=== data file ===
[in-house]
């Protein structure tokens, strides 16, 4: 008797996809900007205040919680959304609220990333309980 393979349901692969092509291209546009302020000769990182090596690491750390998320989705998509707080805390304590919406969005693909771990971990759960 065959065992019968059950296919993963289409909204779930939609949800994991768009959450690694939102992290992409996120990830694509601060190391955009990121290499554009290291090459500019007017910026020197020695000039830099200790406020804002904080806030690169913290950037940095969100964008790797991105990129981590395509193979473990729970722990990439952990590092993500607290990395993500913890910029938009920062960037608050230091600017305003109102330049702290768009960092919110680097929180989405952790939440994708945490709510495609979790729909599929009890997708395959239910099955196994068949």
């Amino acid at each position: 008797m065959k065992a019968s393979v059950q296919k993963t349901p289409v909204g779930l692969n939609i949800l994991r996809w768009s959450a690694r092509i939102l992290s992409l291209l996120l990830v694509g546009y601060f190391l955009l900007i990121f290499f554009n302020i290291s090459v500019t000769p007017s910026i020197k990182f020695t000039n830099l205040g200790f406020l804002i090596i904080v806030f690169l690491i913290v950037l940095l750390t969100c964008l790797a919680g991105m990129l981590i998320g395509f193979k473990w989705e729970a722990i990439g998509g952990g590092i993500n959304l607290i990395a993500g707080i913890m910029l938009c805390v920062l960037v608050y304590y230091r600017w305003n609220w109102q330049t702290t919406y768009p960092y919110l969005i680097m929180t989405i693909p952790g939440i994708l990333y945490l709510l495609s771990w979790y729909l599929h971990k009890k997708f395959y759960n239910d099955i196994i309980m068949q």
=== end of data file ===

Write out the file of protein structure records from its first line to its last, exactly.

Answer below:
[in-house]
């Protein structure tokens, strides 16, 4: 008797996809900007205040919680959304609220990333309980 393979349901692969092509291209546009302020000769990182090596690491750390998320989705998509707080805390304590919406969005693909771990971990759960 065959065992019968059950296919993963289409909204779930939609949800994991768009959450690694939102992290992409996120990830694509601060190391955009990121290499554009290291090459500019007017910026020197020695000039830099200790406020804002904080806030690169913290950037940095969100964008790797991105990129981590395509193979473990729970722990990439952990590092993500607290990395993500913890910029938009920062960037608050230091600017305003109102330049702290768009960092919110680097929180989405952790939440994708945490709510495609979790729909599929009890997708395959239910099955196994068949």
């Amino acid at each position: 008797m065959k065992a019968s393979v059950q296919k993963t349901p289409v909204g779930l692969n939609i949800l994991r996809w768009s959450a690694r092509i939102l992290s992409l291209l996120l990830v694509g546009y601060f190391l955009l900007i990121f290499f554009n302020i290291s090459v500019t000769p007017s910026i020197k990182f020695t000039n830099l205040g200790f406020l804002i090596i904080v806030f690169l690491i913290v950037l940095l750390t969100c964008l790797a919680g991105m990129l981590i998320g395509f193979k473990w989705e729970a722990i990439g998509g952990g590092i993500n959304l607290i990395a993500g707080i913890m910029l938009c805390v920062l960037v608050y304590y230091r600017w305003n609220w109102q330049t702290t919406y768009p960092y919110l969005i680097m929180t989405i693909p952790g939440i994708l990333y945490l709510l495609s771990w979790y729909l599929h971990k009890k997708f395959y759960n239910d099955i196994i309980m068949q």